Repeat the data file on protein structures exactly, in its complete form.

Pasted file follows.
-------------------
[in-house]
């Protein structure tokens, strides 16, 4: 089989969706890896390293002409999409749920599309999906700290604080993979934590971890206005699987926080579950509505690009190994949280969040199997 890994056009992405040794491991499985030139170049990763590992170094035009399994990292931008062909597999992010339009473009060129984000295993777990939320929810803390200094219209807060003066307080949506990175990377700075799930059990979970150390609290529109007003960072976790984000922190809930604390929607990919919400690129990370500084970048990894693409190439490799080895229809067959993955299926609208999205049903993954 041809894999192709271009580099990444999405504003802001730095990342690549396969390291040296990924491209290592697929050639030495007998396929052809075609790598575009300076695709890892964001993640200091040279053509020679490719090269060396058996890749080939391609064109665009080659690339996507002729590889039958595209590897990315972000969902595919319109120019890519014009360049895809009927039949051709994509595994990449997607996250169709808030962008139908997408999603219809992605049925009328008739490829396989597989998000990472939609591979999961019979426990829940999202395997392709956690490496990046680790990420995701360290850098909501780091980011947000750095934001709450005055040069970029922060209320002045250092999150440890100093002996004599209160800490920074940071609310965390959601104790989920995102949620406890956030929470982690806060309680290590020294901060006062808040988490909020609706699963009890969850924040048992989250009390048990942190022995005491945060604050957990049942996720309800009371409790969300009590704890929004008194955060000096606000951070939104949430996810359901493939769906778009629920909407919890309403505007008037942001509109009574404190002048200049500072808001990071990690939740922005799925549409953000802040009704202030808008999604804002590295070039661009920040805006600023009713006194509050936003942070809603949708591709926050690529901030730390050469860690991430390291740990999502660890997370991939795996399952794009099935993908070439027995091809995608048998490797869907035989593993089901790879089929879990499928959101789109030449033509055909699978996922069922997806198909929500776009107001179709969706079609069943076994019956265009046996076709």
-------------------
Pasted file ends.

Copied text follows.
[in-house]
């Protein structure tokens, strides 16, 4: 089989969706890896390293002409999409749920599309999906700290604080993979934590971890206005699987926080579950509505690009190994949280969040199997 890994056009992405040794491991499985030139170049990763590992170094035009399994990292931008062909597999992010339009473009060129984000295993777990939320929810803390200094219209807060003066307080949506990175990377700075799930059990979970150390609290529109007003960072976790984000922190809930604390929607990919919400690129990370500084970048990894693409190439490799080895229809067959993955299926609208999205049903993954 041809894999192709271009580099990444999405504003802001730095990342690549396969390291040296990924491209290592697929050639030495007998396929052809075609790598575009300076695709890892964001993640200091040279053509020679490719090269060396058996890749080939391609064109665009080659690339996507002729590889039958595209590897990315972000969902595919319109120019890519014009360049895809009927039949051709994509595994990449997607996250169709808030962008139908997408999603219809992605049925009328008739490829396989597989998000990472939609591979999961019979426990829940999202395997392709956690490496990046680790990420995701360290850098909501780091980011947000750095934001709450005055040069970029922060209320002045250092999150440890100093002996004599209160800490920074940071609310965390959601104790989920995102949620406890956030929470982690806060309680290590020294901060006062808040988490909020609706699963009890969850924040048992989250009390048990942190022995005491945060604050957990049942996720309800009371409790969300009590704890929004008194955060000096606000951070939104949430996810359901493939769906778009629920909407919890309403505007008037942001509109009574404190002048200049500072808001990071990690939740922005799925549409953000802040009704202030808008999604804002590295070039661009920040805006600023009713006194509050936003942070809603949708591709926050690529901030730390050469860690991430390291740990999502660890997370991939795996399952794009099935993908070439027995091809995608048998490797869907035989593993089901790879089929879990499928959101789109030449033509055909699978996922069922997806198909929500776009107001179709969706079609069943076994019956265009046996076709």